The expanded commentary in the draft SORP envisages that there may be situations where commitments to provide public benefits might create onerous contracts. However, the commentary does not provide any guidance on when this might occur or how it should be accounted for.

One scenario where this might apply is in relation to commitments given to tenants, leaseholders and local authorities during the transfer of local authority housing stock to RSLs. Sometimes these commitments are so specific that the RSL is unable to avoid the expenditure. Does this create a liability? Unfortunately, the SORP does not make this clear.

Stock transfers

The draft SORP confirms that in some circumstances, it is not just housing properties that are being transferred but actual businesses. In these situations, a different method of accounting for the transfer must be applied. This method involves deriving fair values for the assets and liabilities acquired, and recognising any difference between these and the fair value of the purchase price as ‘goodwill’. In some cases, the goodwill amounts will be substantial.

Component accounting

The draft SORP further encourages component accounting in certain circumstances, but makes it clear that it cannot be used selectively. This amendment will most probably result in some controversy, as there are many RSLs which are currently not compliant with these proposals. A leading RSL’s adopted accounting policies are used to illustrate this. Housing Association X capitalises expenditure on replacing windows, kitchens and bathrooms, and depreciates this expenditure over 15 years.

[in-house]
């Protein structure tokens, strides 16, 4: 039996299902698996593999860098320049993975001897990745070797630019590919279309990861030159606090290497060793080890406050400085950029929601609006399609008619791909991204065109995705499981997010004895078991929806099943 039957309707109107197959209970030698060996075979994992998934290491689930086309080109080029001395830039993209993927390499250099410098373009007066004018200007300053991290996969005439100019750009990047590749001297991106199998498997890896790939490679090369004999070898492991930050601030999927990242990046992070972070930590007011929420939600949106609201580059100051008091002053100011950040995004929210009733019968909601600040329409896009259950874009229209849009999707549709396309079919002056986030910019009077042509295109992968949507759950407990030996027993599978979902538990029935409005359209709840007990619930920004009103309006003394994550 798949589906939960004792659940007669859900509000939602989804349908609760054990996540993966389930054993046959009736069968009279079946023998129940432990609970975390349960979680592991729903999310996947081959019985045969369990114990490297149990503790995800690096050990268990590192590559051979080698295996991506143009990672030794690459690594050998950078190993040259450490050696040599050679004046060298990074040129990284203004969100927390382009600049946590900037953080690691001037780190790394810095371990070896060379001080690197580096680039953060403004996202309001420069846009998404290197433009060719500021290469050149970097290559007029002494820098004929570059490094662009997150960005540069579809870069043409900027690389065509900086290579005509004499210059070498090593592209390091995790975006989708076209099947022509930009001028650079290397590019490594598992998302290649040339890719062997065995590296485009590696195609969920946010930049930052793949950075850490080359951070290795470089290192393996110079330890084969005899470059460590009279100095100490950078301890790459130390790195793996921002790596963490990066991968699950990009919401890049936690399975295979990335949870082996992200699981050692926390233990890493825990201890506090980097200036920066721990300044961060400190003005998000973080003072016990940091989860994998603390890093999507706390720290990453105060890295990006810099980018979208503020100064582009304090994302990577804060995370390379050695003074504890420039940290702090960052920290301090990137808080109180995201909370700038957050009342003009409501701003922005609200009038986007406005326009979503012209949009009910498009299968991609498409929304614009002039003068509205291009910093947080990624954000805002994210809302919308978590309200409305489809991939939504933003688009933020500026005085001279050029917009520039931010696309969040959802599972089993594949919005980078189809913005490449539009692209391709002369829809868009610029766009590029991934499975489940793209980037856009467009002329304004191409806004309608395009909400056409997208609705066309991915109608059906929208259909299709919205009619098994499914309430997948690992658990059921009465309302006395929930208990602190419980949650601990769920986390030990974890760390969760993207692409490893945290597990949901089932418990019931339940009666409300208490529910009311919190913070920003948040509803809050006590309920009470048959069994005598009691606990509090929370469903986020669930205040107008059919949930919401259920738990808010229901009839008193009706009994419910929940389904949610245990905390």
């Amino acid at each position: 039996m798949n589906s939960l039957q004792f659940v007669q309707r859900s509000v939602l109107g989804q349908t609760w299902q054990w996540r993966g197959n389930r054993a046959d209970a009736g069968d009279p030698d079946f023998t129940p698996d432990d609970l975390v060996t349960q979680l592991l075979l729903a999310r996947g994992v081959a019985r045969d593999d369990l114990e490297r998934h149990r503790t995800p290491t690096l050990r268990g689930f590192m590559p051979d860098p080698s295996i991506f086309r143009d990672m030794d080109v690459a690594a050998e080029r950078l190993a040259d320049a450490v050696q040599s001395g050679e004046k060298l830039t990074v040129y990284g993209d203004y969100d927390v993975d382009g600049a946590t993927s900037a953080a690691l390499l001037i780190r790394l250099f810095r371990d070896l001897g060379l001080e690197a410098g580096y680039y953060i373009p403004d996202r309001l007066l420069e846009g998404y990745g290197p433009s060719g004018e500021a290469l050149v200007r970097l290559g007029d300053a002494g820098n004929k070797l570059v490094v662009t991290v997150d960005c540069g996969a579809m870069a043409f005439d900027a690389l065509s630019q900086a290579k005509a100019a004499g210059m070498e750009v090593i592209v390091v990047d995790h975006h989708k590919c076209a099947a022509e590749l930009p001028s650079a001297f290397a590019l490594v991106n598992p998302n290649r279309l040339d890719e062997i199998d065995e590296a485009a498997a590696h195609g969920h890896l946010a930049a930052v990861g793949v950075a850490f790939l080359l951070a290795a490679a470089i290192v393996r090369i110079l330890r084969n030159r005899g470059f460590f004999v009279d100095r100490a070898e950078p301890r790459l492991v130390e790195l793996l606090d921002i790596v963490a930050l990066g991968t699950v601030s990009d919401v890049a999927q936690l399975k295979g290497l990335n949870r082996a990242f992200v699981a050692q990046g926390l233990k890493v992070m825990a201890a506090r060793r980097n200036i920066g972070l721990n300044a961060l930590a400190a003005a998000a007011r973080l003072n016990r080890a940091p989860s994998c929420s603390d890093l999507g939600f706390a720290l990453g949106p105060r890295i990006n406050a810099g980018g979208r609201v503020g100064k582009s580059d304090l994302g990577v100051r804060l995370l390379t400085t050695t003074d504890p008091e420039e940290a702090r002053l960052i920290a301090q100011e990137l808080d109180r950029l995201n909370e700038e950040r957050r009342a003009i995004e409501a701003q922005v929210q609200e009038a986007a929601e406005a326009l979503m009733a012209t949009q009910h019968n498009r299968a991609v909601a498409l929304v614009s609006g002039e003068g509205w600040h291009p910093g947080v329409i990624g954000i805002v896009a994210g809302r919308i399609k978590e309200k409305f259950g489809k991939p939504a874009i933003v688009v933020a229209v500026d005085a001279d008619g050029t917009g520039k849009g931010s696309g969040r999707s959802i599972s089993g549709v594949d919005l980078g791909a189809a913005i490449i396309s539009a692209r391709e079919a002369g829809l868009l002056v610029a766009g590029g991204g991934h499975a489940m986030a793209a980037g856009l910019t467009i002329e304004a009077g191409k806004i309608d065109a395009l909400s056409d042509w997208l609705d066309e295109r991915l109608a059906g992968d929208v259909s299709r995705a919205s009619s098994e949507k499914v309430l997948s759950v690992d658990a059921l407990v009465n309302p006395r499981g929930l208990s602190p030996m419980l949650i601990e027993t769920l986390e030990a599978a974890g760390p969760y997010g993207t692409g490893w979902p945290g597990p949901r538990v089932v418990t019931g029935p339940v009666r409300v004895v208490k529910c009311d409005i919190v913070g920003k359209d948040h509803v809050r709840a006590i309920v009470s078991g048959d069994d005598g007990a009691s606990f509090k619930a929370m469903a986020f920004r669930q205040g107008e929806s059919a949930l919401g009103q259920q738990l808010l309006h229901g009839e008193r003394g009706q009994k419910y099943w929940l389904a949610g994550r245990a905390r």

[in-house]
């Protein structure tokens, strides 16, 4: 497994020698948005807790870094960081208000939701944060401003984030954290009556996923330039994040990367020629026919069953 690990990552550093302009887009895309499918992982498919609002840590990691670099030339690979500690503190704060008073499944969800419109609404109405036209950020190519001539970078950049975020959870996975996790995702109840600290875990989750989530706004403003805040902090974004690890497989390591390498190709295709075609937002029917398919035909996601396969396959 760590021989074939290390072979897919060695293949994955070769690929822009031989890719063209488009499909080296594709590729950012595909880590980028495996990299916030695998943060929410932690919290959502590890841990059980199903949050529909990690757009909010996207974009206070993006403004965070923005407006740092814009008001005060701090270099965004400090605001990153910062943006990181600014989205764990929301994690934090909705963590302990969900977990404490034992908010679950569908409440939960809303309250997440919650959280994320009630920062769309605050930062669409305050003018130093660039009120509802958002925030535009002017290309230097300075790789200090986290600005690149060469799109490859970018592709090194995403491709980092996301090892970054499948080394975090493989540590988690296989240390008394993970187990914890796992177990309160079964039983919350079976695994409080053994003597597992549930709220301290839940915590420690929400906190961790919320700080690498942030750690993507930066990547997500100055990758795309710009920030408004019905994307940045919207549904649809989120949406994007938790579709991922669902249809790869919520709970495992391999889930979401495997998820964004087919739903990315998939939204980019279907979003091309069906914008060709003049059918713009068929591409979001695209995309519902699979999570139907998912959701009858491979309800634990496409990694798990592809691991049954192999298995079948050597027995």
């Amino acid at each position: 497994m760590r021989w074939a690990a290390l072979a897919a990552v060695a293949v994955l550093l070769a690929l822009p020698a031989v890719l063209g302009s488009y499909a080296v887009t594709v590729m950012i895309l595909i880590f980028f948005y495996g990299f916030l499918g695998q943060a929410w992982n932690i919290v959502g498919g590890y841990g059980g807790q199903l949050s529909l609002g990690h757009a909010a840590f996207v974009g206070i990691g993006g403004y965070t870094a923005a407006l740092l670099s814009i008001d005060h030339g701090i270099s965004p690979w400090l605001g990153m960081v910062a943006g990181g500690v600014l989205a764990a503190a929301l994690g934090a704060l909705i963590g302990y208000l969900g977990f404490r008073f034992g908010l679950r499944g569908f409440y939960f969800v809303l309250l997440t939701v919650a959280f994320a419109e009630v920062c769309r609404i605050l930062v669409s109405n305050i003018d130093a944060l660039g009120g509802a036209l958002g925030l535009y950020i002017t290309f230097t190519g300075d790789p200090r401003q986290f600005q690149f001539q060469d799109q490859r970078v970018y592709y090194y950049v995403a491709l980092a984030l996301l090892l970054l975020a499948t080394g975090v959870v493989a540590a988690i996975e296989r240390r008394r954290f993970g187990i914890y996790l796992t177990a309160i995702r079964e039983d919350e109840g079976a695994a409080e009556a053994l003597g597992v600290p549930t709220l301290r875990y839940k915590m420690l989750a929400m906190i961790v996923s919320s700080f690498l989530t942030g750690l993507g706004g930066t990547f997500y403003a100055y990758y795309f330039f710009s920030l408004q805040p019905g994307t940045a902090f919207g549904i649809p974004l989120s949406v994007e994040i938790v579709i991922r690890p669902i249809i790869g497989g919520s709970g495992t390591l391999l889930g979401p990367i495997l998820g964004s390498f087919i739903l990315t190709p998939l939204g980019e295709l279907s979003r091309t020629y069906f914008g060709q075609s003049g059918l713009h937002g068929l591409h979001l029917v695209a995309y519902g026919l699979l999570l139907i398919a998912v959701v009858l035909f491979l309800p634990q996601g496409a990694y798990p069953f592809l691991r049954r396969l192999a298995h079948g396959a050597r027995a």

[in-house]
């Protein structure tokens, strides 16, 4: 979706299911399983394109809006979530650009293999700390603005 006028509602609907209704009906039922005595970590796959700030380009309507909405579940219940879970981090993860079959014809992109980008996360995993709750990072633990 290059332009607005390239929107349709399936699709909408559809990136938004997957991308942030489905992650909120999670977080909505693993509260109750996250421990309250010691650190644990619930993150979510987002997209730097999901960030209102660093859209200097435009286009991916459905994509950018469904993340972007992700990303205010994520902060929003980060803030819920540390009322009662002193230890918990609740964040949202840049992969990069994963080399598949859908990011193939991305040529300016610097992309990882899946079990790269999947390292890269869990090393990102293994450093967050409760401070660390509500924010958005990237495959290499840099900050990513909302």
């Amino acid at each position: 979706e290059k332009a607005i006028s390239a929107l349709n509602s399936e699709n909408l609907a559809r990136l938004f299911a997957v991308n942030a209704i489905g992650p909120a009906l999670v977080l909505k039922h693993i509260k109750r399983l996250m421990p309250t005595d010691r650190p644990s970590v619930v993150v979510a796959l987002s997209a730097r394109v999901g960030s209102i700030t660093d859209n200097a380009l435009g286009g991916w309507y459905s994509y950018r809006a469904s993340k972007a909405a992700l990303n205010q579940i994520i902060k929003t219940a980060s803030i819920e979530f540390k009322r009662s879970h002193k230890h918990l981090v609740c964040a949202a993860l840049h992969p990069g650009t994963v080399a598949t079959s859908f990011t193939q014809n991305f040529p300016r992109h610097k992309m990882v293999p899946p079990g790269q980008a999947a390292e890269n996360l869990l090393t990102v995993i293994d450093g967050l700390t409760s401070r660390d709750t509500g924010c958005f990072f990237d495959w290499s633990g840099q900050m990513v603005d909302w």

Implicitly, X does not expense previously capitalised amounts to the replaced item, e.g. the windows installed when the property was first constructed. It also does not depreciate components for new schemes separately over the 15 years. However, the draft SORP requires all or nothing. All the windows, kitchens and bathrooms would need to be separated for all of the RSL’s housing properties, and individually depreciated over 15 years (via a prior-year adjustment that restates the balances to what they would have been had the accounting policy been adopted from the outset). Alternatively, the items that are currently being capitalised separately should be expensed (again via a prior-year adjustment), unless they meet the general tests for capitalisation of an improvement to a property.

In a number of cases this change in treatment will have a catastrophic effect on the reported results.

At this stage, it could be argued that there is little RSLs can do since the final content of the SORP is not known. However, it is clear that these proposed changes will affect many RSLs and therefore early planning will be essential for the final SORP publication in March 2007. In particular, some RSLs will see a significant impact on their reported results and covenant compliance.

The content of this article is intended to provide a general guide to the subject matter. Specialist advice should be sought about your specific circumstances.